Project Priorities and Funding: Dont Go Halfway to the Moon

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that could be cut to deliver some of the project’s value if resource reductions were necessary, or is your project essentially an “all or nothing” commitment whose value would plummet disproportionately if the investment were reduced? Have the resource characteristics of your project been discussed with your project’s sponsors and team? There are no “right” answers, but if you want to support informed decisions about your project, these are important questions.

At a tactical level, these thoughts can help prioritize the functionality to be built in a particular sprint or project phase. Are you front-loading essential functionality so that future resource constraints are less likely to kill your project?

Some readers may wonder whether they care about this stuff. After all, some of you are developers, team leaders, and testers, not project managers or executives. I would encourage you to consider that this information about your project is an important aspect of project definition if you aspire to management and critical information about your projects for your managers and sponsoring executives if they are going to make sound management decisions.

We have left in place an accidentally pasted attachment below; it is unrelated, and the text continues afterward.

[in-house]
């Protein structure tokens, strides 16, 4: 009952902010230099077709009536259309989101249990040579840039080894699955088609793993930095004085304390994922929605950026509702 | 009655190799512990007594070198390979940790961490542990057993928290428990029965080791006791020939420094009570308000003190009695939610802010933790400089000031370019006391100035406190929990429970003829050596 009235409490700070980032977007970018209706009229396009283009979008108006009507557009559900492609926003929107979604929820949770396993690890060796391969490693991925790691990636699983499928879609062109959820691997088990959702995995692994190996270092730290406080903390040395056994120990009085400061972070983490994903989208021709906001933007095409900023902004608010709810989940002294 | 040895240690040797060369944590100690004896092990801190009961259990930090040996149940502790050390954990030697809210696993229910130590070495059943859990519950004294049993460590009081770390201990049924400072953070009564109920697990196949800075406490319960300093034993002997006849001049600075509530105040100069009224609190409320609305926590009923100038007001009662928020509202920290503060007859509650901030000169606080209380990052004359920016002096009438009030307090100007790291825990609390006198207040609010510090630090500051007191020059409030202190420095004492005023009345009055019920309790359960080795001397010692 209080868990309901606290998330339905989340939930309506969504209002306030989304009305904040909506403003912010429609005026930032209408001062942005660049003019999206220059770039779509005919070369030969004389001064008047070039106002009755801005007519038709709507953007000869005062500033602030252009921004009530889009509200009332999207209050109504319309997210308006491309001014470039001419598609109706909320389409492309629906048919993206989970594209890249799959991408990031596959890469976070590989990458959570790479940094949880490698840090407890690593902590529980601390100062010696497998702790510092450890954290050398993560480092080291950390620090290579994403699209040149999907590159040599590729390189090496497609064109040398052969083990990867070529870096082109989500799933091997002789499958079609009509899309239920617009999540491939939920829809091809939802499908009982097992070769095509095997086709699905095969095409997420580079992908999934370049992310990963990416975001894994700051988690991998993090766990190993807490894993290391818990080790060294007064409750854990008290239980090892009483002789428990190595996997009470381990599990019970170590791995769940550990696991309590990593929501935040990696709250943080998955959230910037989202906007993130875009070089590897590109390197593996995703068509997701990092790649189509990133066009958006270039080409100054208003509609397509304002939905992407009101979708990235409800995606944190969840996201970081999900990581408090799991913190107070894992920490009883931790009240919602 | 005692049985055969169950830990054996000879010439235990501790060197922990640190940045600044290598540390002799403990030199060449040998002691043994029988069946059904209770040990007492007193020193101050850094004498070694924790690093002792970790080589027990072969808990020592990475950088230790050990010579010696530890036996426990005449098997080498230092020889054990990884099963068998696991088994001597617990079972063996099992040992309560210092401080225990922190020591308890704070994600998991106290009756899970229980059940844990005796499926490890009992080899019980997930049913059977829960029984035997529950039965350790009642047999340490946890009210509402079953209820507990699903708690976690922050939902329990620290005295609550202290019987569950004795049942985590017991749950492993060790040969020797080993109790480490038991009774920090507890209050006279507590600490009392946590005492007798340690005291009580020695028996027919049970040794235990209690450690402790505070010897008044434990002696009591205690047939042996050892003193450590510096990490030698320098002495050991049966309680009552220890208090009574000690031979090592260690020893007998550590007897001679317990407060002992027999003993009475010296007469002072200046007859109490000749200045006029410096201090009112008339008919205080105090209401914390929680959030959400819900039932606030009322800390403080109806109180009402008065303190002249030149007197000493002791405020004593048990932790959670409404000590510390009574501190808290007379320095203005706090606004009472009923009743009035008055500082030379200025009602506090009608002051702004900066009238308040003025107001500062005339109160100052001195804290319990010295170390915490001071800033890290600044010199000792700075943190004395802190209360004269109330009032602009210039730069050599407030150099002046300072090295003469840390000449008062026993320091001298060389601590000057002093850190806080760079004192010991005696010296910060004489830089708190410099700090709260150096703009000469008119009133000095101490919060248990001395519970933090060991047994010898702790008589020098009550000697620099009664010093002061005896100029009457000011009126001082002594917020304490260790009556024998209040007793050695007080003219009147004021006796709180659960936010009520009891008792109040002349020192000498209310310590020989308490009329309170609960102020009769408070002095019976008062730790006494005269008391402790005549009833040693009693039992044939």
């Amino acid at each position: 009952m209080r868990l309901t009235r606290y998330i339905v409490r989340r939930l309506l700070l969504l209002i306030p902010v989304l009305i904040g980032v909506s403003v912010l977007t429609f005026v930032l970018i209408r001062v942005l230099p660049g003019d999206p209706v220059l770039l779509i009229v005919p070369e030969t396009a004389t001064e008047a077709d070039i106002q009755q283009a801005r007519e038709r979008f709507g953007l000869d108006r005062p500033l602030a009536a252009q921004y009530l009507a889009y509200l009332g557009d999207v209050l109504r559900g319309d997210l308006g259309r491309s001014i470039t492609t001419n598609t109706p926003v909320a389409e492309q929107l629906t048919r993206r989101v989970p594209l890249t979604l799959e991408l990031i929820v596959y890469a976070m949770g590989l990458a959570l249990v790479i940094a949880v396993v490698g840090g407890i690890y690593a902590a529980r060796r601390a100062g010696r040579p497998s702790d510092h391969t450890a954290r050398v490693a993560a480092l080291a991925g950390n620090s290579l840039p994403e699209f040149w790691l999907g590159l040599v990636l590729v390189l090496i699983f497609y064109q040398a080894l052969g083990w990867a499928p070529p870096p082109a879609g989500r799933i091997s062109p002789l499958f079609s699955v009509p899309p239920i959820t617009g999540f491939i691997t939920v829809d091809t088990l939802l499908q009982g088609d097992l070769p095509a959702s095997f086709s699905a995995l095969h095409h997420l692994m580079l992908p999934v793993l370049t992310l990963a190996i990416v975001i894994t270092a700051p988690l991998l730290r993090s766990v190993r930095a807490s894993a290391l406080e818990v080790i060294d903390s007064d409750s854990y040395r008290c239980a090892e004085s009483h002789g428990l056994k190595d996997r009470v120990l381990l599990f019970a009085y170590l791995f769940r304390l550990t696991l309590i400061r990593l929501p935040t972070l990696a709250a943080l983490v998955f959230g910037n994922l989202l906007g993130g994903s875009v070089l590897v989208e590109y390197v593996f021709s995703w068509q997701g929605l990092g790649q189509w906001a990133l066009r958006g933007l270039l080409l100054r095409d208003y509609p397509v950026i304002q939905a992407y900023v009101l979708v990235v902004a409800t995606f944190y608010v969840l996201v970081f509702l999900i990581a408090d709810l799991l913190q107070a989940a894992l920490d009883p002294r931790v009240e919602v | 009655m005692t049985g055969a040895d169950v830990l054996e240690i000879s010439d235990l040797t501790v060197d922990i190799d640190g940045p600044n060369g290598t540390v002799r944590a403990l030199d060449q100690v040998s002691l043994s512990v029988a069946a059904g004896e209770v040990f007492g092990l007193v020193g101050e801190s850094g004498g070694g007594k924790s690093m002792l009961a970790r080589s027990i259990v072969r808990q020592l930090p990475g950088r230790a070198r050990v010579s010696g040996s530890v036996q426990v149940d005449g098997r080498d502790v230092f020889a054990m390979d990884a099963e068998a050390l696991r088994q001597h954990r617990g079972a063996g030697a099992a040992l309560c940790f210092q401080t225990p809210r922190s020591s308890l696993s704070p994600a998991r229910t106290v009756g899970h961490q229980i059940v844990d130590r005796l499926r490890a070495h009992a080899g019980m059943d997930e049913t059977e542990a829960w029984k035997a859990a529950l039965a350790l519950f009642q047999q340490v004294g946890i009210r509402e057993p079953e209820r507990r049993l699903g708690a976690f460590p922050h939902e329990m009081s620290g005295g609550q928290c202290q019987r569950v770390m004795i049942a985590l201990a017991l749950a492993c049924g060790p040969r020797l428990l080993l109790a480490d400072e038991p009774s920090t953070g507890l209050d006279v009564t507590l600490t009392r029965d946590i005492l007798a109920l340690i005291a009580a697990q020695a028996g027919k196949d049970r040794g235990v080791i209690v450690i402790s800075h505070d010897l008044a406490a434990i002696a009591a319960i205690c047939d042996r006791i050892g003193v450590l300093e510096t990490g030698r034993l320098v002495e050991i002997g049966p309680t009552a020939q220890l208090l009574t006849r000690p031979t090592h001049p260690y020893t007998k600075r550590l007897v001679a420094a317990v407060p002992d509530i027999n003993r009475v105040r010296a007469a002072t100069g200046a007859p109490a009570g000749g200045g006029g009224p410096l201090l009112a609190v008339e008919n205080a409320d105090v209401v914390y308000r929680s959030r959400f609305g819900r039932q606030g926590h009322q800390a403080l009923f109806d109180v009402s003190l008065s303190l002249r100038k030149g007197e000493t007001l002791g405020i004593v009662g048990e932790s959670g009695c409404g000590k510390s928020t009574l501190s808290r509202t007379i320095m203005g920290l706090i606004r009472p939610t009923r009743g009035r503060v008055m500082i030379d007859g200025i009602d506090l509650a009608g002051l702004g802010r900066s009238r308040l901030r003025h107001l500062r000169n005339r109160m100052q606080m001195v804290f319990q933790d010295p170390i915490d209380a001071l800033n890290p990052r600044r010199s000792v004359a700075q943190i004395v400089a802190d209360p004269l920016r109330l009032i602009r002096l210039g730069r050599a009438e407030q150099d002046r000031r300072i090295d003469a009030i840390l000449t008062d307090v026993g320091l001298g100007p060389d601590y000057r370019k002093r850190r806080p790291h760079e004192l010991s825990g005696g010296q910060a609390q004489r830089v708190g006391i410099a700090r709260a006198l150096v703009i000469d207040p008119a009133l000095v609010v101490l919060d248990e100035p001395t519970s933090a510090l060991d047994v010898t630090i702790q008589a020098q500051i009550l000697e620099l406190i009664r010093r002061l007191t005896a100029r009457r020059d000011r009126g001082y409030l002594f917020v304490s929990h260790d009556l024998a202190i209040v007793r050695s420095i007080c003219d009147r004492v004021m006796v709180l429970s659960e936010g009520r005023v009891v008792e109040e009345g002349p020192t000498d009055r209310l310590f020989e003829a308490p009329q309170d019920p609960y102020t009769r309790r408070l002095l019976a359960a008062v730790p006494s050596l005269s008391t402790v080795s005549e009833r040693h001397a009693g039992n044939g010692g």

About the author

Payson Hall's picture Payson Hall

Payson Hall is a consulting project manager for Catalysis Group, Inc. in Sacramento, California. Payson consults on project management issues and teaches project management. Email Payson at payson@catalysisgroup.com. Follow him on twitter at @paysonhall.

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